One String Loose is a band from Caldicot Wales composed of five members: Scott McKeon on fiddle and banjo, Jack Stewart – acoustic guitar, electric guitar, bodhran, Joe Brady – whistle, low whistle, flute, Baz Barwick – bass and Owen Emmanuel – drums. The band has been building reputation with their dynamic renditions of traditional and original materials. I myself was swept away upon hearing one of their songs for the first time. According to their site: One String Loose have always recognised that their style of music is deeply rooted in dance, and have sought to contemporise it with grooving rhythmic patterns from the bass and drums, intricate accompaniment from the guitar and foot stomping melodies from the fiddle and whistle. As a consequence, a gig that doesn’t get at least a substantial part of their audience up and shaking has now become a rarity. Sounds really awesome eh? They have cemented themselves as the who’s who in the music scene which according to the site: The past few years have been exceptional for One String Loose. The band reached the finals of the BBC Radio 2 Young Folk Awards, followed with a polished performance at the highly prestigious Glastonbury Festival on the Avalon Stage. Breath taking performances in Poland and France further cemented their popularity in Europe and plenty of gigs up and down the UK helped the band to progress to where they are now. More recently the band released their second studio album “KUMQUAT” which has been received superbly both by critics and fans. With that in mind, never go off your radar. You can catch them as they tour UK this July(the last happened this June 19): http://events.myspace.com/Event/3964511/The-Big-Session-Festival . More on   www.myspace.com/onestringloose and http://www.onestringloose.com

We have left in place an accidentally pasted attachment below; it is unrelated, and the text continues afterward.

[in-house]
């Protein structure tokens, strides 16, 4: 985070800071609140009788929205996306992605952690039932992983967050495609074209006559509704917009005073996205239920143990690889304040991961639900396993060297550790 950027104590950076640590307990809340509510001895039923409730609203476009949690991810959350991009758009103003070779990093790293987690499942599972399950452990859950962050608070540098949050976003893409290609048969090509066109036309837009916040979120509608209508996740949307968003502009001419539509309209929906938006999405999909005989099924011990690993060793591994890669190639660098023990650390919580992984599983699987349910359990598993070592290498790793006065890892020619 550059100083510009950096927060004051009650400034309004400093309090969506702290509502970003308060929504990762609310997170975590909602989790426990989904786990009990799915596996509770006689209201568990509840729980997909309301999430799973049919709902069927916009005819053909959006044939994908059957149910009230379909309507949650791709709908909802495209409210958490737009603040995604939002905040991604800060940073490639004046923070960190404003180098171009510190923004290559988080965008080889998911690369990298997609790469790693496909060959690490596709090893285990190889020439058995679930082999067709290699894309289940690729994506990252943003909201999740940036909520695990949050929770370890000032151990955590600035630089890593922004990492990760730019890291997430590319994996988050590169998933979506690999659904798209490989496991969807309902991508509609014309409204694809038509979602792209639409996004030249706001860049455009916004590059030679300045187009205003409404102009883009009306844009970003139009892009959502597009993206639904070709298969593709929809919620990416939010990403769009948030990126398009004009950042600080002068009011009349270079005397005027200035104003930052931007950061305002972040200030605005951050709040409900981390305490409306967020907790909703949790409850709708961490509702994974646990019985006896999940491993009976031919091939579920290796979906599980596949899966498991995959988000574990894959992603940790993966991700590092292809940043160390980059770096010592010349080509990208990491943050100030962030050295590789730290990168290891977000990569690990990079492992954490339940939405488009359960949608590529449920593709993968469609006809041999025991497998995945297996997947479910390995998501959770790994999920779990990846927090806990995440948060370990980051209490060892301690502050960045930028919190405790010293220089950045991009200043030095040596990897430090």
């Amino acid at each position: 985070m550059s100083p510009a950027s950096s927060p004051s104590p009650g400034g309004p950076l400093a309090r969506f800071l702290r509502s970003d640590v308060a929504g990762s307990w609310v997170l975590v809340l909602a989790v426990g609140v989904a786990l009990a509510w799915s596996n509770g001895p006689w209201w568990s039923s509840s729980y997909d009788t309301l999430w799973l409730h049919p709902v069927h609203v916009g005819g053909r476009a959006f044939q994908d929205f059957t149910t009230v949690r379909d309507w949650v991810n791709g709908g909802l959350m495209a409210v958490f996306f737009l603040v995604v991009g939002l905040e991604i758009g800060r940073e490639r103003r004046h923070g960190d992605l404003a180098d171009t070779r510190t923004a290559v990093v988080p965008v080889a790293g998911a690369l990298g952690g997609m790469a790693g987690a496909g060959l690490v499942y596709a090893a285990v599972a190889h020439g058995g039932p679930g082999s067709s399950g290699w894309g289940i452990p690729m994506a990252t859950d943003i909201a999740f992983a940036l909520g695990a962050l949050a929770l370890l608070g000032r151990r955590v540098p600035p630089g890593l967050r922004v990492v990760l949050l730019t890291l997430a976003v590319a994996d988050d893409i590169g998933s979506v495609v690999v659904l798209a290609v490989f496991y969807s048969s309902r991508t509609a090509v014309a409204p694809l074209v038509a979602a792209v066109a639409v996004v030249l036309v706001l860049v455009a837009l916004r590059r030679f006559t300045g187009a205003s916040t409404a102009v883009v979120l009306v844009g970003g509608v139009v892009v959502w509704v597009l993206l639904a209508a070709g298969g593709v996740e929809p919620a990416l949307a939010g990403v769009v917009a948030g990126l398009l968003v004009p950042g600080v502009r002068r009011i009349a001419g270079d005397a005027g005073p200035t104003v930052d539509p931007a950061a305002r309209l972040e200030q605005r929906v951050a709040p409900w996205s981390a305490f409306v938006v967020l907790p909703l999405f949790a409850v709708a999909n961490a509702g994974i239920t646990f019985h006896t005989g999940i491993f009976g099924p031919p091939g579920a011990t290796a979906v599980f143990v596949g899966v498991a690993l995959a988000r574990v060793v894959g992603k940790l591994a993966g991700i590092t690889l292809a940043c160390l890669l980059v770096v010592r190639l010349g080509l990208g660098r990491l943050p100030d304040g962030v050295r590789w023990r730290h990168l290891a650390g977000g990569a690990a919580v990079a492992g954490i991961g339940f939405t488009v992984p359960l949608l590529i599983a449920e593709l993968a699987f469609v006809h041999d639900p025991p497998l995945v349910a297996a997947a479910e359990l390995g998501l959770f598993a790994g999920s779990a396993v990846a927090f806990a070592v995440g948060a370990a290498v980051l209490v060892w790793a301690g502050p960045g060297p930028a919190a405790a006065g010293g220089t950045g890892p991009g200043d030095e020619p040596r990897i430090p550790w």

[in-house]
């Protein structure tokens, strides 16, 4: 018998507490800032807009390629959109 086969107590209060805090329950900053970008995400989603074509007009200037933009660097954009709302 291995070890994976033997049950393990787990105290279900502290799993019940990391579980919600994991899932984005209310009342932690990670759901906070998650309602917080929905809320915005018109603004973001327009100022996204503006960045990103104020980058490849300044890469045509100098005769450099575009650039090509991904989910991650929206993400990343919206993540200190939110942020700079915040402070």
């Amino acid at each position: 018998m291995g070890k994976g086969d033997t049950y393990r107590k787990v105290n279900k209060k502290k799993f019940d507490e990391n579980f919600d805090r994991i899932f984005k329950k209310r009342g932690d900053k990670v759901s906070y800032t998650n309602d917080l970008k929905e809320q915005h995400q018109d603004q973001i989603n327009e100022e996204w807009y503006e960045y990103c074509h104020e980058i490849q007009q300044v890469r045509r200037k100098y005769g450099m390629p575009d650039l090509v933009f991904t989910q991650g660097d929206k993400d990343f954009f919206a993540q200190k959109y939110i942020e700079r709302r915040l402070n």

If you haven’t got your copy of Honey and Holy Water by Oona McOuat yet, then don’t miss this jewel of an album. I have been listening to it back and forth for more than a month and I never get tired of it because it has been beautifully conceived and artfully crafted. Oona has the gift of mesmerizing melodies, a visionaries’ depth and a perchance for eclectic arrangements that truly mark this album’s strength. I have a lot of personal favorites including This is A Prayer and Sleepy Maggie but I am sure you will find your own. Listen to her and I am sure this I the kind of album that will get worn out after a lot of plays. Listen to  www.myspace.com/oonamcouat,  visit and buy the CD at www.oonamcouat.com. The Oona McOuat band: Oona: Harp and voice, Corbin Keep: cello, electric guitar and back up vocals. Richard Lee: sax, flute, clarinet, pennywhistle, recorder, guitar & back-up vocals and Chris Bertin: didgeridoo & percussion. I tell ya, the instruments speak for themselves!

The new video by Barleyjuice ‘Weekend Irish’ is now available for general viewing on  on YouTube. The band’s latest album Bonny Prince Charles is now out.  Original link is : http://www.youtube.com/watch?v=lUxhIAJYwWo I have been enjoying this video!

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3 thoughts on “In Defense of Folk, New Age and World Music

  1. In a similar vein, I was kind of disappointed with one of the Celtic Women shows I saw, in which they incorporated modern songs. Perhaps I was just being picky, but I was glad I’d previously decided not to buy the CD…

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  2. took me a while to browse all the comments, but I really enjoyed the subject that you chose. It looked to be very helpful to me and I am sure to all the other people who have looked at this blog, Its always nice when your not only informed, but your also entertained! Im positive you had fun writing this article. Im going to grab your rss feed so I dont miss anything important that you guys may come up with in the future, Thanks..